Theyíre on that tight because of a moron driving an air gun! Somebody hammered em on years ago likely. Iíve had one on so tight before I had to cut 2 nuts off with a torch. Try that one when itís recessed in an aluminum wheel. That moron stretched the threads so bad you could easily see them bent and I had to replace all the studs.
Iíve lubed all mine for decades and not one ever came loose. I used to use never seize but switched to whatever grease I have on hand. I found the rust belt road gunk seems to stick more to the neverseize and make it sort of waxy and thickened dirty. The grease seems cleaner and coats the threads better for me and cleans up easier with a couple quick swipes with a steel brush.
Of course I donít use much of either and wipe or wire em off each time before adding a bit more every time I rotate or change mine. Then unlike so many production pros spin mine on with the first setting on my Aircat. After that they get finished up with the breaker bar. So simple when you take a second to do it right.

#4571507 - 11/12/17 07:06 AM Re: Anti Sieze On Lug Nuts [Re: billt460]
Slick17601 Offline

Registered: 12/04/04
Posts: 1515
Loc: Pennsylvania
In that situation maybe a tiny bit on the threads but never on the tapered seat. He better check them frequently if he tows it.

Edited by Slick17601 (11/12/17 07:08 AM)

#4571519 - 11/12/17 07:18 AM Re: Anti Sieze On Lug Nuts [Re: billt460]
Bighorn2500 Offline

Registered: 05/24/16
Posts: 313
Loc: Michigan, USA
I use just a little and just snug them with the impact but final tightening is done with a torque wrench.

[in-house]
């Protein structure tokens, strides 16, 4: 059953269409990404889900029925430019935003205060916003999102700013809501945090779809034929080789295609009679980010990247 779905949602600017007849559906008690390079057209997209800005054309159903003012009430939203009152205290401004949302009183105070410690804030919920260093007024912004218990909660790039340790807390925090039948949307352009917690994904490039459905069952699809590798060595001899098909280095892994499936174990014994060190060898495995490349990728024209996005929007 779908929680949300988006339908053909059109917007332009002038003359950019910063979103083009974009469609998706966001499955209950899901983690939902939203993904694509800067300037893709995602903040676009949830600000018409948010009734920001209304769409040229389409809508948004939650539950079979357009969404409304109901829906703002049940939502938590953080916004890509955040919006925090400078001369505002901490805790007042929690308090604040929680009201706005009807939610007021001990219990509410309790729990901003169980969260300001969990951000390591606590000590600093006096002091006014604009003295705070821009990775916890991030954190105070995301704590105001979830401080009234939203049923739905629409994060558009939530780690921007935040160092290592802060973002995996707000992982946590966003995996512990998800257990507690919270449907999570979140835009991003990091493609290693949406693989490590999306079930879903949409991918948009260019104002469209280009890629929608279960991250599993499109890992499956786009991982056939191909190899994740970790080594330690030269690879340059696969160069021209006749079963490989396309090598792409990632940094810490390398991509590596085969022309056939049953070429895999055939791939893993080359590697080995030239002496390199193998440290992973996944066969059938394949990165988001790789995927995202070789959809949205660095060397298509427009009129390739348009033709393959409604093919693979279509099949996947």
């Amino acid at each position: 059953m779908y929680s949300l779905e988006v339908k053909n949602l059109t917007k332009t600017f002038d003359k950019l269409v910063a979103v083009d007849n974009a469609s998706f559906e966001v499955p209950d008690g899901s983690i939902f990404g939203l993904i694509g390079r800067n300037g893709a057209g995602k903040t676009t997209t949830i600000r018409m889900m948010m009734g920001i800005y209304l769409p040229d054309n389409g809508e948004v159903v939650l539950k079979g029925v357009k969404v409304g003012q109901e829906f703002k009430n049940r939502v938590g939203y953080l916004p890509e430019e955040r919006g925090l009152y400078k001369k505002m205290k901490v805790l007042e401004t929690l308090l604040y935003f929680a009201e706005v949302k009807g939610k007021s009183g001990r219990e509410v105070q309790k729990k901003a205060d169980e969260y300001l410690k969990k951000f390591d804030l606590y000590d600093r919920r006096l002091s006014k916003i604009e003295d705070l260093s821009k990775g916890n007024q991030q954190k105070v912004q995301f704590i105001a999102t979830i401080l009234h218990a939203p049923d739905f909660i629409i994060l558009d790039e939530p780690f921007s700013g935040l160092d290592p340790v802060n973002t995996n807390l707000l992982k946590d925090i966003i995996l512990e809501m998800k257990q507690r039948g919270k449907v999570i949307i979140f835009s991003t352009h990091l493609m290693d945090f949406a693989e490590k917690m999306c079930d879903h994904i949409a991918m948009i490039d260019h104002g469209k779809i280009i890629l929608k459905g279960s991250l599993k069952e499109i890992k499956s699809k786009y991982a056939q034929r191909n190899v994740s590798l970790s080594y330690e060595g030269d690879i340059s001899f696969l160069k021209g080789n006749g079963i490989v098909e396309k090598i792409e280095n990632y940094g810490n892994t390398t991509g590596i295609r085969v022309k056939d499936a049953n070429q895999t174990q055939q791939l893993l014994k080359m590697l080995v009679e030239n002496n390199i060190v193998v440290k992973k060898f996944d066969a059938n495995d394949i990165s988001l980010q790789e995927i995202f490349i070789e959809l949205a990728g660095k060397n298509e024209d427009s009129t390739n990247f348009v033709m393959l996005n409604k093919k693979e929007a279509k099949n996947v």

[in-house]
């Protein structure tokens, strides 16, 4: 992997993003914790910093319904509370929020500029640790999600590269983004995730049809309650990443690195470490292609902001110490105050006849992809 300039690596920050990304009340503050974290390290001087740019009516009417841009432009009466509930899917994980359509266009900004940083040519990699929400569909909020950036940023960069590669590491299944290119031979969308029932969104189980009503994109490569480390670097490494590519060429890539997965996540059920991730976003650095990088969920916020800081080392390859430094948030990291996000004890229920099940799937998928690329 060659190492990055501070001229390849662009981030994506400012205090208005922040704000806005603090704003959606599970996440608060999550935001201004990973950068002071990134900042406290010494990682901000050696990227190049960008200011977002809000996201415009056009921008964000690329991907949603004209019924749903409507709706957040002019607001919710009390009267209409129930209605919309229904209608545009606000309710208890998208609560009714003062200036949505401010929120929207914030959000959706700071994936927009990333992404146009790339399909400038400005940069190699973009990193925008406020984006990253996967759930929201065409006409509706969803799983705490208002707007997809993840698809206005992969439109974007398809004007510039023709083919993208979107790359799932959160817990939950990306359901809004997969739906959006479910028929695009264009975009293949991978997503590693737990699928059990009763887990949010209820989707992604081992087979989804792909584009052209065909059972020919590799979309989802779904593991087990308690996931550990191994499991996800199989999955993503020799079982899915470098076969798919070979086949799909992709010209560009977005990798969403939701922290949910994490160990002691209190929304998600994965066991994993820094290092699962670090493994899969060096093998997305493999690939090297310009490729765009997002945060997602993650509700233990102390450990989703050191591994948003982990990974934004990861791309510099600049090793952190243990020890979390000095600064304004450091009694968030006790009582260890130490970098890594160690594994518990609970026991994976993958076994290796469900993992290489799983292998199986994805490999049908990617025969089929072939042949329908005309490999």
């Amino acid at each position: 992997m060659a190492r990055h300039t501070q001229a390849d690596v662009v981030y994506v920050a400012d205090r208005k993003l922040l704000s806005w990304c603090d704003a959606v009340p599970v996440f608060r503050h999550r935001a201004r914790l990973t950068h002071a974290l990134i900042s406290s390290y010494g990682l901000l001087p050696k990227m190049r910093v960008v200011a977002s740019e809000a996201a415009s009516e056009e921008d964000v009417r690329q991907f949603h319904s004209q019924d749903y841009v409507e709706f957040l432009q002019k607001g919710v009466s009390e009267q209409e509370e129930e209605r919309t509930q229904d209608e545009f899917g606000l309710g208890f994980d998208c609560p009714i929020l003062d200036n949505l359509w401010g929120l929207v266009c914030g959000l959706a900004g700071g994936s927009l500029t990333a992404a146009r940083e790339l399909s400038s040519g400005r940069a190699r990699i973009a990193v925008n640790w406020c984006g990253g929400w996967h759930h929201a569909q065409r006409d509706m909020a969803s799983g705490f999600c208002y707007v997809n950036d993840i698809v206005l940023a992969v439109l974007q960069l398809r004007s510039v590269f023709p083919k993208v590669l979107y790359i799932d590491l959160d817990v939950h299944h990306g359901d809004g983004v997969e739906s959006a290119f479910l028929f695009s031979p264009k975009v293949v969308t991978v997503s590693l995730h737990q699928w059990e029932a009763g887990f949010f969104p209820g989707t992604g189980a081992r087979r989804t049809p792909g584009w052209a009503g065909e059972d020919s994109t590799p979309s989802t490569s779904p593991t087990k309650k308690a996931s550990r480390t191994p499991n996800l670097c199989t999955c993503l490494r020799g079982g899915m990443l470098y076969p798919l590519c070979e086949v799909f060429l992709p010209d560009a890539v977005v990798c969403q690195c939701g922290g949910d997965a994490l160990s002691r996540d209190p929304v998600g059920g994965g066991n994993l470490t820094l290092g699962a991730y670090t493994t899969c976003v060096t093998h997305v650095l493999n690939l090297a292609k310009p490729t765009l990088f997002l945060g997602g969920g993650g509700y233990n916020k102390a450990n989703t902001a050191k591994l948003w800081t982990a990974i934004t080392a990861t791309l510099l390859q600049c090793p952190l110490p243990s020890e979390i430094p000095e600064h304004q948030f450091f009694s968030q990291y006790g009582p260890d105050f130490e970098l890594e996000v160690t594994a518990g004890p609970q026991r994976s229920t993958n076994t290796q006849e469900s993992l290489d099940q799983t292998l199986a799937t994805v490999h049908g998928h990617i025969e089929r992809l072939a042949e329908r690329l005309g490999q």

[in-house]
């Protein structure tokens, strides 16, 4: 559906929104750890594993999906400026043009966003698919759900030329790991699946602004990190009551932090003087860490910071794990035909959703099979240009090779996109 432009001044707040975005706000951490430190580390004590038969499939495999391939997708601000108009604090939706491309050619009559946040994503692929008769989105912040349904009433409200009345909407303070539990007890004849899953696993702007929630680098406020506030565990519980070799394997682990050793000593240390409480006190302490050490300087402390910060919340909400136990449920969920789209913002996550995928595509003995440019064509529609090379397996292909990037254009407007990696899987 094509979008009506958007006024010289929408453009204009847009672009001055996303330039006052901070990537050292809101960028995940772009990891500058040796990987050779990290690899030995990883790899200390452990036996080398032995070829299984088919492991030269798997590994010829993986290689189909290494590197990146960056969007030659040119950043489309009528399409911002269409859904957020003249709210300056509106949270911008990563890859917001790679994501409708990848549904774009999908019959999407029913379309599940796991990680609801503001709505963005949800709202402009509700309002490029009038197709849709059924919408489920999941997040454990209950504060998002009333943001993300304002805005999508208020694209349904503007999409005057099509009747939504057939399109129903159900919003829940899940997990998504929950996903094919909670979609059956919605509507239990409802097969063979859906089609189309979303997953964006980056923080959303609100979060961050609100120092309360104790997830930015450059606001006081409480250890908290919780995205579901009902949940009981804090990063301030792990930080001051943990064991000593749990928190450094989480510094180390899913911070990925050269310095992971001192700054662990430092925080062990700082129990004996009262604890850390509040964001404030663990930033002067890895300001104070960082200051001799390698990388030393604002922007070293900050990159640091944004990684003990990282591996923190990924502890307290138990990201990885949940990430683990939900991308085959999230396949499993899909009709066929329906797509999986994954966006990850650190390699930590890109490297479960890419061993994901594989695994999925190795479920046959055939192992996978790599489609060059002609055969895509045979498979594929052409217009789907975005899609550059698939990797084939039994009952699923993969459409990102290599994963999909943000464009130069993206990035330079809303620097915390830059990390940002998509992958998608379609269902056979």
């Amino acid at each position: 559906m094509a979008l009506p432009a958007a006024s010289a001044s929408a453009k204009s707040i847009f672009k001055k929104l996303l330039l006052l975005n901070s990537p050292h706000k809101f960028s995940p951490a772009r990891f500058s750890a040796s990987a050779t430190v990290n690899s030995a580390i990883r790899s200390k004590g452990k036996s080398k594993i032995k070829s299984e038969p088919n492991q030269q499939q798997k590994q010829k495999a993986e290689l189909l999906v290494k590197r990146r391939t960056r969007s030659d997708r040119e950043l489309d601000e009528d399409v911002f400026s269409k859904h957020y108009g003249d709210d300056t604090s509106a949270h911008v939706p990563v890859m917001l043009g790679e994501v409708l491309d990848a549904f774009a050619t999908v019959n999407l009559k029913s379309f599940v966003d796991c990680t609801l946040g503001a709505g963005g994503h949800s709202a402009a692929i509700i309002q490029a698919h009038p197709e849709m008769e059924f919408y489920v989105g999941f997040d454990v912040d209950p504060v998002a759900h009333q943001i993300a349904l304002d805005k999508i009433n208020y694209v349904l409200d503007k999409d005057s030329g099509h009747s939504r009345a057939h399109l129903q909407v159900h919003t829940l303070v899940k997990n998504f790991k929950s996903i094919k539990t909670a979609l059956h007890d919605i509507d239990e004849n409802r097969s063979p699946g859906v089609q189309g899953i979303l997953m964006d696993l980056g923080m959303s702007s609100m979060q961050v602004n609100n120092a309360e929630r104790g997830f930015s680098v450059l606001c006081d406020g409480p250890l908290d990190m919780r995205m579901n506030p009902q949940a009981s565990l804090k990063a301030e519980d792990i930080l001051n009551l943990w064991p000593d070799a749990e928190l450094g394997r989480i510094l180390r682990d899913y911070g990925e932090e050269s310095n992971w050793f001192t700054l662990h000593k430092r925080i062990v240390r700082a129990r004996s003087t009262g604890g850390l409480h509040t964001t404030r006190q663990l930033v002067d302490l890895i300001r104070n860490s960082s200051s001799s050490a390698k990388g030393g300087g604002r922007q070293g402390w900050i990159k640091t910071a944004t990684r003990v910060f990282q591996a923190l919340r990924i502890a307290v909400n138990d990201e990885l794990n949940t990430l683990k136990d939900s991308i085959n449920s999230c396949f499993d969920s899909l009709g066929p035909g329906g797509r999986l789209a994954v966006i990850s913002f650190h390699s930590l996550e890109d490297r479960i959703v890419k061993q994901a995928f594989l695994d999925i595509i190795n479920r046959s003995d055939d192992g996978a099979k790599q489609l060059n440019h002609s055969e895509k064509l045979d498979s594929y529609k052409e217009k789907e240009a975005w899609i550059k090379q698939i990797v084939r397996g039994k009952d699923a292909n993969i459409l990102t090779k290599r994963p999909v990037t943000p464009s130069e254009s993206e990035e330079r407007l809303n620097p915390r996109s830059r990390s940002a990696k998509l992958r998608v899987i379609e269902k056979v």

2012 Ram 2500 SLT 6.7L Cummins 4x4
2015 Jeep Cherokee 3.2L Latitude 4x4

#4571520 - 11/12/17 07:21 AM Re: Anti Sieze On Lug Nuts [Re: billt460]
Miller88 Offline

Registered: 04/09/08
Posts: 12703
Loc: Onondaga County
I always lubricate lug studs/nuts. Generally with the cheapest grease within reach of where i am pulling the wheel off.
18 Forester 2.5I 6M
00 Jeep Cherokee
01 Ford F-350 XL 4x4 5M

#4571530 - 11/12/17 07:41 AM Re: Anti Sieze On Lug Nuts [Re: billt460]
Donald Offline

Registered: 03/21/04
Posts: 20455
Loc: Upstate NY
Anti-seeze from my observation can get washed away by road spray. Marine grease would be better. But you can over torque the nut with either.

I typically only lubricate wheel lug nuts on my boat trailer.

The OP is lucky he did not snap any. I have snapped a lug stud and had to get a machine shop to get it out and install heli-coil.

Better would be to spray and use impact. If nogo, then wait a day and spray again and try impact. Impact less likely to snap than a breaker bar.
2015 Subaru Forester 2.5 engine/CVT
2015 Ford F250 w/Powerstroke
2016 Subaru Crosstrek CVT (wife's)

#4571536 - 11/12/17 07:47 AM Re: Anti Sieze On Lug Nuts [Re: billt460]
WyrTwister Offline

Registered: 01/13/13
Posts: 1513
Loc: Texas
Heat ?

Best of luck to you all , :-)
God bless

#4571558 - 11/12/17 08:39 AM Re: Anti Sieze On Lug Nuts [Re: billt460]
webfors Offline

Registered: 06/06/06
Posts: 4942
Loc: Great White North.. eh
I always lube my nuts.

Try to keep the lube away from the tapered seat as mentioned above.

I use anti-sieze or often just white lithium grease. I take off 5-10 ft-lbs on the torque wrench to compensate.

I worked on my parents car for the first time. They maintained it exclusively with a local garage. Not a drop of lube, grease or anti-sieze anywhere. What a pita.
17 Cadillac ATS 2.0T, Edge D1G2 5w30, XG10575